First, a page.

The team behind Covet Fashion, the mobile styling game, recently realized it had a serious problem.
Users of the app, which has 2.5 million active users and is one of the top 100 grossing iOS apps, were reporting that racial biases were growing pervasive on the game, which pits user-designed ensembles against one another to score points. Blair Ethington, vp and general manager at Covet Fashion, said users had started to misuse the skin tone feature, which allows players to select the hue of their model avatar. Rather than serve as a celebration of diversity, players were leveraging it to sway more points within the voting community by selecting lighter-skinned models.
“Unfortunately, what happened was selecting skin tone became a strategy, and people started theorizing over what skin tones led to better scores,” Ethington said. “That was heart-wrenching, and we wanted to remove those biased strategies and hurtful messages.”
Covet Fashion operates by tasking users with styling virtual models for a series of destination-based challenges, ranging from movie premieres to travel looks, and integrating real products from more than 200 designers. Participating users vote on the best outfits, and top-scoring players are incentivized with rankings, in-app cash and rewards points to access different garments. The app also includes an e-commerce element, in which users can click the links to featured products and buy them on the sites of participating brands.
However, the team was alerted that its system was going awry. In 2014, on an online gaming forum called Chapter Cheats, a user named Maggie asked if other players were noticing that when they entered black models into a challenge, they were scoring less than caucasian counterparts.
“After I while, I got discouraged because black models didn’t do as well as my caucasian blonde models, so I started posting just that, and my scores went up. I’m wondering if there are a lot of others out there who would really like to post more black looks but are afraid their style scores will suffer?” she posted.
The question garnered several responses, all echoing similar challenges. Another user named Laura wrote: “I used to use the darker skin tones all the time, until I realized I was repeatedly losing events with them while I always won with the lighter skin tones.”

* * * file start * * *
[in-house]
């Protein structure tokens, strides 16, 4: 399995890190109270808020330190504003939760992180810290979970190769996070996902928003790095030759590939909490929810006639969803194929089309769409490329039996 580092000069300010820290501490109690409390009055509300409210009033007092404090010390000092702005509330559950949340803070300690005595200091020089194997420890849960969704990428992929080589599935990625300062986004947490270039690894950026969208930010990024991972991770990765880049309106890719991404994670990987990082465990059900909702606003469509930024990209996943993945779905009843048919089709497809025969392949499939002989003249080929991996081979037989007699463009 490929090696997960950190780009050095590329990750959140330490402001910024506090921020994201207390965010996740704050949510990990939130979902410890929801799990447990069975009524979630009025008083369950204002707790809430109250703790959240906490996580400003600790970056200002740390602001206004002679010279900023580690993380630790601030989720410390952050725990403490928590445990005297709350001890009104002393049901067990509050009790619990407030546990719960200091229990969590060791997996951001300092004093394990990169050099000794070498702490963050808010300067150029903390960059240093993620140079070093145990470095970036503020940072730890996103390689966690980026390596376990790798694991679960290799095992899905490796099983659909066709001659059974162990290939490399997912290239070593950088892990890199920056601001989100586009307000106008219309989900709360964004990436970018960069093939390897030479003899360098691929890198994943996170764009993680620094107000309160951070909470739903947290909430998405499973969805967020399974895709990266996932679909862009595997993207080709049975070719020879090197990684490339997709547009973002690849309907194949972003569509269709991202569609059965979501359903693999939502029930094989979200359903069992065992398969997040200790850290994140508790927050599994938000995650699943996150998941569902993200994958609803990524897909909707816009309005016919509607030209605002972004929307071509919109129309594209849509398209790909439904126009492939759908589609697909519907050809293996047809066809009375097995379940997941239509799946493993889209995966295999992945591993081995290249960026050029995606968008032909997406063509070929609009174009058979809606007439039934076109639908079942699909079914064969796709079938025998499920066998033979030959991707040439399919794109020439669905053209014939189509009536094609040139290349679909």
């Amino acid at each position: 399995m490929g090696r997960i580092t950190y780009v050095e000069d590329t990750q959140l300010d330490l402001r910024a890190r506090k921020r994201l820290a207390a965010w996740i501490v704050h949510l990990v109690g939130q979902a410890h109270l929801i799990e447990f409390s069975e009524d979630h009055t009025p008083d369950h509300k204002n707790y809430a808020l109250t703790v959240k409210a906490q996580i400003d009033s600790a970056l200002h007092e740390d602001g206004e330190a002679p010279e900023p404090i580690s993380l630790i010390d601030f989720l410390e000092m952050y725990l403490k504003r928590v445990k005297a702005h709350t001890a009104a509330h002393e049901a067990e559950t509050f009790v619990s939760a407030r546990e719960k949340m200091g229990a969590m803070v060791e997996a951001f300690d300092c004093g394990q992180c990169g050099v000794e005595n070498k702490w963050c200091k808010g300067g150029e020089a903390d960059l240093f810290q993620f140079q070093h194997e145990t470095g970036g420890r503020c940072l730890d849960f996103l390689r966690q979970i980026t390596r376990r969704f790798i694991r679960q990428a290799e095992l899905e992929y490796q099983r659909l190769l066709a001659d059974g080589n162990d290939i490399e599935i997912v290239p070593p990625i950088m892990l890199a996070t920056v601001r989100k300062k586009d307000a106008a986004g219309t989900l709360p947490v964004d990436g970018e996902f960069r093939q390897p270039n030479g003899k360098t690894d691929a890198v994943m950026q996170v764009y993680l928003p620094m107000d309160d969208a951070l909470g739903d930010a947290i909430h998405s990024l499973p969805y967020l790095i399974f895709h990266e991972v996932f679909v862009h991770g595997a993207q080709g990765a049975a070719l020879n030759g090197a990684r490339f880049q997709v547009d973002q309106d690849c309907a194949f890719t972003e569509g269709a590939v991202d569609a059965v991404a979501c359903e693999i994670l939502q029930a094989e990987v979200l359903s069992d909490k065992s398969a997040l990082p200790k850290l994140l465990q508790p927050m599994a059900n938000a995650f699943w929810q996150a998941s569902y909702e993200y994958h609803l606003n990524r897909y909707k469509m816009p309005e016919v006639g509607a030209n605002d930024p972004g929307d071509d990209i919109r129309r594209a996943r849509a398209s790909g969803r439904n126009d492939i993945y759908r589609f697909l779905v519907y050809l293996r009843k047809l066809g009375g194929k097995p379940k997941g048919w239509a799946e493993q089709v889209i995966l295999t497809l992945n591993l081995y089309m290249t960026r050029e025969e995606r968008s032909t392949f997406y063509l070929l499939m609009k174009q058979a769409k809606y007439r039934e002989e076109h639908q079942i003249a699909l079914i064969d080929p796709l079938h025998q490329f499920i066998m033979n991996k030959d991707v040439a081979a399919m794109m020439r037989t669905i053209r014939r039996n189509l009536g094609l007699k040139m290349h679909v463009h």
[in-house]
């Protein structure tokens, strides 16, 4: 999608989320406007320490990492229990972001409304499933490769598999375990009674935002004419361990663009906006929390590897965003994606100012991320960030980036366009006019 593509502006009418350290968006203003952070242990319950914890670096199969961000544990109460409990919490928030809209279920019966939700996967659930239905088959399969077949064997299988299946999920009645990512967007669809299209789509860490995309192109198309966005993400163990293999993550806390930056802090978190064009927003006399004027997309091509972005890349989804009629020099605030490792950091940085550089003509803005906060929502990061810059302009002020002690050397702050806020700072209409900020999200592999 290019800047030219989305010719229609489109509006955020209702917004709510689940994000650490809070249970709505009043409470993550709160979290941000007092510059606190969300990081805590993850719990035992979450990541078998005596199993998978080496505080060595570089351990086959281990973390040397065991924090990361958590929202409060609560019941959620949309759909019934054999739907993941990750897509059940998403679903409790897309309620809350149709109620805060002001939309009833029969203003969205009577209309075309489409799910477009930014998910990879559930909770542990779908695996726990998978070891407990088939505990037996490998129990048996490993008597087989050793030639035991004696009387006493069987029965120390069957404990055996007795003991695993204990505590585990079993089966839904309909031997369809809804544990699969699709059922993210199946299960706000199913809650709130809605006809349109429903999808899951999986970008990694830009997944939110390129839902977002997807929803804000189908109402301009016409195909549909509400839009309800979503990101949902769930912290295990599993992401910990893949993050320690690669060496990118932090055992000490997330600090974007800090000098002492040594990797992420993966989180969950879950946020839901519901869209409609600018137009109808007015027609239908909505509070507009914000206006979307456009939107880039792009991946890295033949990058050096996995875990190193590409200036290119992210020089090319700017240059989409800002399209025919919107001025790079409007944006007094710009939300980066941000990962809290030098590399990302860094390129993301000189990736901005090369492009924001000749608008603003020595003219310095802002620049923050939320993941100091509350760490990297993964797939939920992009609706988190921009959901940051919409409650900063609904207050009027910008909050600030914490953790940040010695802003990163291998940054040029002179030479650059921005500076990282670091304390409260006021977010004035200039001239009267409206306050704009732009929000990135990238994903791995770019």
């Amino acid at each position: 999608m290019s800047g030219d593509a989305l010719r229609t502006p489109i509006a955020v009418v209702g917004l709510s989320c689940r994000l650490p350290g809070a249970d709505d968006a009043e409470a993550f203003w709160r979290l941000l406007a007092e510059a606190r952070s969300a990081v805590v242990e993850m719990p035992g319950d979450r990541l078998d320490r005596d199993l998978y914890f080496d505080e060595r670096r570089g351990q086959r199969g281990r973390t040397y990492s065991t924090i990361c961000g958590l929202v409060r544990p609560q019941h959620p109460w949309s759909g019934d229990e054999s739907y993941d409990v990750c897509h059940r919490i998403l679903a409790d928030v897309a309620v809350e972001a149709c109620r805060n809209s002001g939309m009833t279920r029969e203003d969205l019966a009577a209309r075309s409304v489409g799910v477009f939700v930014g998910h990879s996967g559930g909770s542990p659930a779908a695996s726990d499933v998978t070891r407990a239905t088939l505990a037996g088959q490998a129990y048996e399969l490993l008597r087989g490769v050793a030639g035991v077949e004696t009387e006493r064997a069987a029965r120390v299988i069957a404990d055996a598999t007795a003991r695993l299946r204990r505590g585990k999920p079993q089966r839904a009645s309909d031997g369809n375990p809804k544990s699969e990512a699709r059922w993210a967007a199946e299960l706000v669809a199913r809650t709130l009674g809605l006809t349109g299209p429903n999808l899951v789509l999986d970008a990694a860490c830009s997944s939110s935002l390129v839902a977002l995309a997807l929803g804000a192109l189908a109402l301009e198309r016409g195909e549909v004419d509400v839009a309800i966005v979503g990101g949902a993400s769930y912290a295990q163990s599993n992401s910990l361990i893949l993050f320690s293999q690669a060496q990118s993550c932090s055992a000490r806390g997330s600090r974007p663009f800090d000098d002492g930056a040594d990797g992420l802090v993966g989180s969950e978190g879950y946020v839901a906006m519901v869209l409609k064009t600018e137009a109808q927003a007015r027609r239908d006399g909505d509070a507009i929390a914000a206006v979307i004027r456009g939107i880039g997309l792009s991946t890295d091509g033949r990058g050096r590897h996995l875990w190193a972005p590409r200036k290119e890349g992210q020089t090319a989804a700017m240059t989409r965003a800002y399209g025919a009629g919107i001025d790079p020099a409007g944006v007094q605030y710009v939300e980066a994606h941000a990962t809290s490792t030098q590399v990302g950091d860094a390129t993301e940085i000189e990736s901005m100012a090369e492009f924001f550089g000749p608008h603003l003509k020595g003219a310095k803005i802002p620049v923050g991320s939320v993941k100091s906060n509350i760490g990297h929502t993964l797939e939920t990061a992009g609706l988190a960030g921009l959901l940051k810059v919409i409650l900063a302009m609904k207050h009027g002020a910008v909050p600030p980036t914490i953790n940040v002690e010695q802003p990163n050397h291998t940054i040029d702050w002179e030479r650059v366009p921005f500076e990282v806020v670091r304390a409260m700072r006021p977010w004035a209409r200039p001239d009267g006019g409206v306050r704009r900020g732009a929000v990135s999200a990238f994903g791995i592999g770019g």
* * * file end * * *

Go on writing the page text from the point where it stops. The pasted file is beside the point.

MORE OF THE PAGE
Ethington began receiving personal messages, as well — including an email from a mother who said that while she and her daughter were both avid players of the game, they were frustrated with the skin-tone feature as black women. In response, Covet Beauty launched a survey of the player community to better understand their grievances, and 30,000 responses later, they found a solution.
Today Covet Fashion is debuting 50 new models that are diverse in both skin tone and size. For each challenge, users will be presented with the same model, a preventative measure to remove any bias based on skin. Players will still be able to customize hair and makeup, but the body itself will stay the same. “When you see a lineup of the models we’re using, we have great variance. We feel really strongly that people learn by doing, and that’s a more powerful way to learn by change.”
Images of two of the new Covet Beauty avatars.
The discrimination points to the continued widespread issues around diversity within the fashion industry. While several designers have made a concerted effort to feature models of color in runway shows and advertising, fashion shows, in many cases, are still alarmingly comprised of white models. The revelation of Covet Fashion demonstrates how the anonymity of technology can play a role in advancing prejudicial practices in the industry.
In addition to promoting positivity and inclusivity around race, Ethington said she hopes that the range of body sizes will help educate brand partners, many of which do not offer plus-sized clothing. She said that the effort is intended to both nudge fashion retailers to expand their offerings and bring new brands onboard who are continuing to design for plus-sized women.
As part of the relaunch of the app, Covet created an accompanying video titled “A Beautiful Perspective: How Compliments Can Empower” that features testimonials from women sharing their insecurities and their hopes for society’s perception on beauty. Each of the women is styled by the Covet Fashion team and then asked to meet with another woman they’ve never met, who shares her observations of them.
“There are still too few fashion brands that are being more diverse in their advertising, marketing and shows,” Ethington said. “The way that we do it should have a larger impact.”